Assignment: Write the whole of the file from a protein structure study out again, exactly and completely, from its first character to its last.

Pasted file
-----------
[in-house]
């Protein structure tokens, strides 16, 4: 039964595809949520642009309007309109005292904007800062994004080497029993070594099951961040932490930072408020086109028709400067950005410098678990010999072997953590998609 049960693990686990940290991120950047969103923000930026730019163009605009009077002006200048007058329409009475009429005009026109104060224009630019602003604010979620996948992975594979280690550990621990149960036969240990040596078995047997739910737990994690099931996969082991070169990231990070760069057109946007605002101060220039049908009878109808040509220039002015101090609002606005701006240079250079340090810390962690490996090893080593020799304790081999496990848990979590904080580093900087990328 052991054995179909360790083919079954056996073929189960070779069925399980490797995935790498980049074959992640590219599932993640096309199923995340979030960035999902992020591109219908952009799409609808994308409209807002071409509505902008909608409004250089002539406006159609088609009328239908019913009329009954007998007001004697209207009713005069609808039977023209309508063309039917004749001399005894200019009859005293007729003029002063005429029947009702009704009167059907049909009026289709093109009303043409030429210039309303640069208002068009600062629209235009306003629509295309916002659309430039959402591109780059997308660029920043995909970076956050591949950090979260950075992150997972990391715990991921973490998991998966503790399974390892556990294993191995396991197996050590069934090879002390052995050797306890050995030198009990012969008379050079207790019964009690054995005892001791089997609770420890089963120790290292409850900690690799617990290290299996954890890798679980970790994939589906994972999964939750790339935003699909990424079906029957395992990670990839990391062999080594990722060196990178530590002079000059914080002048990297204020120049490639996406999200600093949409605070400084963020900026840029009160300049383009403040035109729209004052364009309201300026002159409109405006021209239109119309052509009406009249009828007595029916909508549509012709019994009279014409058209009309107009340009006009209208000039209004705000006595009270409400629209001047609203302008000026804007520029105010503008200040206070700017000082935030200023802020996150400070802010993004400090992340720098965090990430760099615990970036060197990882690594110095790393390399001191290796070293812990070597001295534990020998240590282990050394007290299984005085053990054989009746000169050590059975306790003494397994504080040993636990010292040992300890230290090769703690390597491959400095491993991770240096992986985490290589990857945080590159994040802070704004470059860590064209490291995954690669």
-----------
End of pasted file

[in-house]
């Protein structure tokens, strides 16, 4: 039964595809949520642009309007309109005292904007800062994004080497029993070594099951961040932490930072408020086109028709400067950005410098678990010999072997953590998609 049960693990686990940290991120950047969103923000930026730019163009605009009077002006200048007058329409009475009429005009026109104060224009630019602003604010979620996948992975594979280690550990621990149960036969240990040596078995047997739910737990994690099931996969082991070169990231990070760069057109946007605002101060220039049908009878109808040509220039002015101090609002606005701006240079250079340090810390962690490996090893080593020799304790081999496990848990979590904080580093900087990328 052991054995179909360790083919079954056996073929189960070779069925399980490797995935790498980049074959992640590219599932993640096309199923995340979030960035999902992020591109219908952009799409609808994308409209807002071409509505902008909608409004250089002539406006159609088609009328239908019913009329009954007998007001004697209207009713005069609808039977023209309508063309039917004749001399005894200019009859005293007729003029002063005429029947009702009704009167059907049909009026289709093109009303043409030429210039309303640069208002068009600062629209235009306003629509295309916002659309430039959402591109780059997308660029920043995909970076956050591949950090979260950075992150997972990391715990991921973490998991998966503790399974390892556990294993191995396991197996050590069934090879002390052995050797306890050995030198009990012969008379050079207790019964009690054995005892001791089997609770420890089963120790290292409850900690690799617990290290299996954890890798679980970790994939589906994972999964939750790339935003699909990424079906029957395992990670990839990391062999080594990722060196990178530590002079000059914080002048990297204020120049490639996406999200600093949409605070400084963020900026840029009160300049383009403040035109729209004052364009309201300026002159409109405006021209239109119309052509009406009249009828007595029916909508549509012709019994009279014409058209009309107009340009006009209208000039209004705000006595009270409400629209001047609203302008000026804007520029105010503008200040206070700017000082935030200023802020996150400070802010993004400090992340720098965090990430760099615990970036060197990882690594110095790393390399001191290796070293812990070597001295534990020998240590282990050394007290299984005085053990054989009746000169050590059975306790003494397994504080040993636990010292040992300890230290090769703690390597491959400095491993991770240096992986985490290589990857945080590159994040802070704004470059860590064209490291995954690669």